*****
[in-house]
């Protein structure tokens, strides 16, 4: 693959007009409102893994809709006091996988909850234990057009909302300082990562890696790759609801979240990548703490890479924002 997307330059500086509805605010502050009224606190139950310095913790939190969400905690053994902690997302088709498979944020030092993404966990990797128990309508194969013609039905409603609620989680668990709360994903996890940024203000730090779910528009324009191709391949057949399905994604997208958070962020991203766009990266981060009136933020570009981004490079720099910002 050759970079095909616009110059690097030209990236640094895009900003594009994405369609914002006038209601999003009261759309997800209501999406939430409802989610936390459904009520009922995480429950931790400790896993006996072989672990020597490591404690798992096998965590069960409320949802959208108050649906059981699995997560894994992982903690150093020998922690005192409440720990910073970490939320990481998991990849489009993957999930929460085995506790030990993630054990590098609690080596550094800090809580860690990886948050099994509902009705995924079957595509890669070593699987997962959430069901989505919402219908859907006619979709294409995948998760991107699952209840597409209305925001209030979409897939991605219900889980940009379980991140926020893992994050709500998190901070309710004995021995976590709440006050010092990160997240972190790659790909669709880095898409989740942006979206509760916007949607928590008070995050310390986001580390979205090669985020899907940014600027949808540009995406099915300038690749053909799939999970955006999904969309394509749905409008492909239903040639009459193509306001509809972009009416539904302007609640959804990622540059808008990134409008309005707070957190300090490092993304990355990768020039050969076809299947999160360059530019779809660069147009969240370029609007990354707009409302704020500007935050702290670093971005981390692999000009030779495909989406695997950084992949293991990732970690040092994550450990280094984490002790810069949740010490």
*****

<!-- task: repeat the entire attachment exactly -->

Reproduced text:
[in-house]
């Protein structure tokens, strides 16, 4: 693959007009409102893994809709006091996988909850234990057009909302300082990562890696790759609801979240990548703490890479924002 997307330059500086509805605010502050009224606190139950310095913790939190969400905690053994902690997302088709498979944020030092993404966990990797128990309508194969013609039905409603609620989680668990709360994903996890940024203000730090779910528009324009191709391949057949399905994604997208958070962020991203766009990266981060009136933020570009981004490079720099910002 050759970079095909616009110059690097030209990236640094895009900003594009994405369609914002006038209601999003009261759309997800209501999406939430409802989610936390459904009520009922995480429950931790400790896993006996072989672990020597490591404690798992096998965590069960409320949802959208108050649906059981699995997560894994992982903690150093020998922690005192409440720990910073970490939320990481998991990849489009993957999930929460085995506790030990993630054990590098609690080596550094800090809580860690990886948050099994509902009705995924079957595509890669070593699987997962959430069901989505919402219908859907006619979709294409995948998760991107699952209840597409209305925001209030979409897939991605219900889980940009379980991140926020893992994050709500998190901070309710004995021995976590709440006050010092990160997240972190790659790909669709880095898409989740942006979206509760916007949607928590008070995050310390986001580390979205090669985020899907940014600027949808540009995406099915300038690749053909799939999970955006999904969309394509749905409008492909239903040639009459193509306001509809972009009416539904302007609640959804990622540059808008990134409008309005707070957190300090490092993304990355990768020039050969076809299947999160360059530019779809660069147009969240370029609007990354707009409302704020500007935050702290670093971005981390692999000009030779495909989406695997950084992949293991990732970690040092994550450990280094984490002790810069949740010490």